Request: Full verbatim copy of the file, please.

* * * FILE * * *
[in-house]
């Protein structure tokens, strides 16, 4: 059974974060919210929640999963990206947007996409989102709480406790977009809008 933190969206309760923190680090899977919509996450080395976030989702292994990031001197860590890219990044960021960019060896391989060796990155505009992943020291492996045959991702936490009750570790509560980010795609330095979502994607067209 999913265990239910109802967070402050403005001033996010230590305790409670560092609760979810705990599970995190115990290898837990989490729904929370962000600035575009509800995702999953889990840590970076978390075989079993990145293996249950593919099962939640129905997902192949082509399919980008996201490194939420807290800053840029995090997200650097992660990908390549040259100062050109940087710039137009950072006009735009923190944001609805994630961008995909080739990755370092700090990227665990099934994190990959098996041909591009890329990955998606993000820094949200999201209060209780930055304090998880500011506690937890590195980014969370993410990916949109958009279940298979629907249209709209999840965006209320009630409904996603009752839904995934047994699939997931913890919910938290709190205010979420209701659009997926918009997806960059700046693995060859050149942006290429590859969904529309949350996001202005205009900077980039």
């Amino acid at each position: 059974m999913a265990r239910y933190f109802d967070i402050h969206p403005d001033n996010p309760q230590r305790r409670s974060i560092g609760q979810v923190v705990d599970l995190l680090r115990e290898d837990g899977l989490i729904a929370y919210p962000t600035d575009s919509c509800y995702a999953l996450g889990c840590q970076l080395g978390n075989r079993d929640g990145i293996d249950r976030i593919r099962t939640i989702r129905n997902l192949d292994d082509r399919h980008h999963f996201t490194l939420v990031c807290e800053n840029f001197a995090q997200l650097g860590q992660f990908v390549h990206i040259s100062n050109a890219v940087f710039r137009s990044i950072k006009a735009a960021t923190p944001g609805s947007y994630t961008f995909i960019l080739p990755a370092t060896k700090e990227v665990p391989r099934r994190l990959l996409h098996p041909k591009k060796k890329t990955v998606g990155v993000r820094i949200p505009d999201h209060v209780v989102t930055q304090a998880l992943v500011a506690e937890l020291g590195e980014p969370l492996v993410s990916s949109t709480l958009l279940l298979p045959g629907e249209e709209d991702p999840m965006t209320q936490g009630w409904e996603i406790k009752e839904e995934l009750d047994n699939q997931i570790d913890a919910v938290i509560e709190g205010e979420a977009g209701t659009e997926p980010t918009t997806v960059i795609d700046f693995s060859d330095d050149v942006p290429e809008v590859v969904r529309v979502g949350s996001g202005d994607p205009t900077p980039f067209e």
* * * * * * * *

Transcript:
[in-house]
């Protein structure tokens, strides 16, 4: 059974974060919210929640999963990206947007996409989102709480406790977009809008 933190969206309760923190680090899977919509996450080395976030989702292994990031001197860590890219990044960021960019060896391989060796990155505009992943020291492996045959991702936490009750570790509560980010795609330095979502994607067209 999913265990239910109802967070402050403005001033996010230590305790409670560092609760979810705990599970995190115990290898837990989490729904929370962000600035575009509800995702999953889990840590970076978390075989079993990145293996249950593919099962939640129905997902192949082509399919980008996201490194939420807290800053840029995090997200650097992660990908390549040259100062050109940087710039137009950072006009735009923190944001609805994630961008995909080739990755370092700090990227665990099934994190990959098996041909591009890329990955998606993000820094949200999201209060209780930055304090998880500011506690937890590195980014969370993410990916949109958009279940298979629907249209709209999840965006209320009630409904996603009752839904995934047994699939997931913890919910938290709190205010979420209701659009997926918009997806960059700046693995060859050149942006290429590859969904529309949350996001202005205009900077980039």
């Amino acid at each position: 059974m999913a265990r239910y933190f109802d967070i402050h969206p403005d001033n996010p309760q230590r305790r409670s974060i560092g609760q979810v923190v705990d599970l995190l680090r115990e290898d837990g899977l989490i729904a929370y919210p962000t600035d575009s919509c509800y995702a999953l996450g889990c840590q970076l080395g978390n075989r079993d929640g990145i293996d249950r976030i593919r099962t939640i989702r129905n997902l192949d292994d082509r399919h980008h999963f996201t490194l939420v990031c807290e800053n840029f001197a995090q997200l650097g860590q992660f990908v390549h990206i040259s100062n050109a890219v940087f710039r137009s990044i950072k006009a735009a960021t923190p944001g609805s947007y994630t961008f995909i960019l080739p990755a370092t060896k700090e990227v665990p391989r099934r994190l990959l996409h098996p041909k591009k060796k890329t990955v998606g990155v993000r820094i949200p505009d999201h209060v209780v989102t930055q304090a998880l992943v500011a506690e937890l020291g590195e980014p969370l492996v993410s990916s949109t709480l958009l279940l298979p045959g629907e249209e709209d991702p999840m965006t209320q936490g009630w409904e996603i406790k009752e839904e995934l009750d047994n699939q997931i570790d913890a919910v938290i509560e709190g205010e979420a977009g209701t659009e997926p980010t918009t997806v960059i795609d700046f693995s060859d330095d050149v942006p290429e809008v590859v969904r529309v979502g949350s996001g202005d994607p205009t900077p980039f067209e």